RC: Continuing our discussion, let’s talk about the ’50s music that you would often listen to.

I found the bareness, the uncomplicatedness, and the newness of the Sun Sessions – Elvis with Scotty Moore and Bill Black incredibly enjoyable.

RC: At what point did you arrive at that realization?

I had an admiration for those from the ’76 and ’77 era, one of the people that I enjoyed was Buddy Holly.

RC: My guess is that he was similar to David Byrne in the past.

I agree. A lot of his work has been composed for a trio. The Go-Betweens started off as a three-piece, the same goes for Talking Heads and Elvis. What is so amazing about 1950s music, which resonates in the Go-Betweens, is its innocence and newness. You can’t really categorize it, but it’s something that I have always been drawn to.

Question: Could we talk about Chuck Berry?

Chuck Berry was an incredible songwriter, and he would be the third one to come to mind.

RC: You don’t appear to be passionate about groove, which is something that is not absent from David Byrne’s music even though it might not seem that way at first.

RF opined that Australians had a lack of access to black music. He related that he knew people with big record collections, which usually included Italian pressings of the second Vanilla Fudge album, but no one would have been likely to have James Brown or reggae. The only forms of black music that they were exposed to were blues and Motown hits.

RC: What is your current opinion on this subject?

I deeply regret it.

Do you ever feel the urge to revisit the past?

RF: I have experienced some black performers. The initial one that had an impact on me, which may sound a bit insignificant, was Prince.

Prince is anything but feeble.

I really enjoyed Creedence’s sound and their dynamic rhythm section. To me, the clarity and bottom end on their recordings was great.

RC: Nevertheless, you decided to take a different direction. Lindy became the long-term drummer around 1980. She has experience in the instrument, but what was her mindset while playing?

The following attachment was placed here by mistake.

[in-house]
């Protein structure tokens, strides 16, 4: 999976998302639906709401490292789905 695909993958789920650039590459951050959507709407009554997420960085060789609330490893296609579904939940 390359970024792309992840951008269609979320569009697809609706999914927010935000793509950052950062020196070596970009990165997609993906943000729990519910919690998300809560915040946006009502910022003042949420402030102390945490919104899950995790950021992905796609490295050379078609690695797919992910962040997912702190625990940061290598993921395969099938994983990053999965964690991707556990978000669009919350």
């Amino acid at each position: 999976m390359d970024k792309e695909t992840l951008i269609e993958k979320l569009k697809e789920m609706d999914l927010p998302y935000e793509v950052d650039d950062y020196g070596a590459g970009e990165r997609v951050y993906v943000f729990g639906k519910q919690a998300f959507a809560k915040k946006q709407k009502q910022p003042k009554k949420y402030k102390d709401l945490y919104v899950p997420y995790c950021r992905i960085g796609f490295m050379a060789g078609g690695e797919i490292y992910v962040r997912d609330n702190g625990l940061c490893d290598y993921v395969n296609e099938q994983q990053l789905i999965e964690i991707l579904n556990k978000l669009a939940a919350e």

RF spoke of the considerable impact that Gang of Four, Wire, and the Slits had on her, with all of them having a notable role in breaking down boundaries.

The band Gang of Four had a strong funk influence in their music.

At the time Grant and I were taking in the sounds of Television, Talking Heads, and Magazine, we were inspired to deconstruct funk. We were drifting away from ’60s references, desiring to explore post-punk. This resulted in a melding of our songwriting, drumming, and a post-punk style that was in our first album.

CD: Could you provide me with a few illustrations of it?

RF remarked that Send Me a Lullaby was a reflection of its era more so than much of the music that followed; the record was released in 1981, but they had to move ahead.

RC suggested that there is another element to consider: the process of maturing. As we grow, we start to comprehend more clearly the impact of the influences that have shaped us.

RF pointed out that as she began to find her own identity, she started to become a part of the band.

RC: What is the result with the bass?

RF observed that Grant is playing the bass for the debut record, and he is known for being very musically-inclined. His bass lines are very melodious but he is currently transitioning to a post-punk style of playing which is higher up on the neck and more unique than the typical ’60s bass lines. He is instead exploring the ’70s sound.

RC: The style is far more sharp and punctuated.

RF commented that it goes with Lindy’s decision to take up songwriting, and he is currently learning to play guitar in order to write his first tunes.

RC concluded that the trio structure was no longer adequate. Although fond of the original trio model, something else was needed. Despite the potential for corniness, he decided to add a bass player and Vickers was chosen for the role.

Vickers, a fan of Before Hollywood, had heard that we were searching for a bass player, so he sent us a letter all the way from New York to London expressing his interest in the position. He wrote that the album we had made was amazing and that he wanted to be the bassist.

RC: It’s when Vickers joins that your music really takes off, as this gives Grant more opportunity to express himself.

RF: It’s an instantaneous transformation into a classic rock band with two guitars, bass, and drums. You can sense the difference right away.

RC commented that drummers often occupy a joke-like status within rock and roll. They can adjust to playing in any band and are content as long as they are able to provide a beat. Lindy, however, is a different story. Not only is she a powerful presence psychically, but she is also more ambitious musically.

RF noted that Vickers was a more classic bassist, whereas Grant was playing lead bass. He now had the opportunity to use all that power in playing guitar.


The idea of an “outsider sensibility” is often used to refer to an outlook that is informed by a perspective that is external to the situation. This can be beneficial when trying to gain insight into a situation and develop a unique solution.

RC: Alright, so we’re currently in 1982. To explain what’s going on, instead of a groove, particularly after Amanda joins, there’s a lot of tension and inner dynamics in what appears to be melodically basic singer-songwriter music. That ties into queries about gender relations, sexual relationships, and gender roles. You and Lindy had a five-year-long relationship that was very tumultuous, yet intense and robust. Sadly, you both broke up in 1985, yet stayed in the band.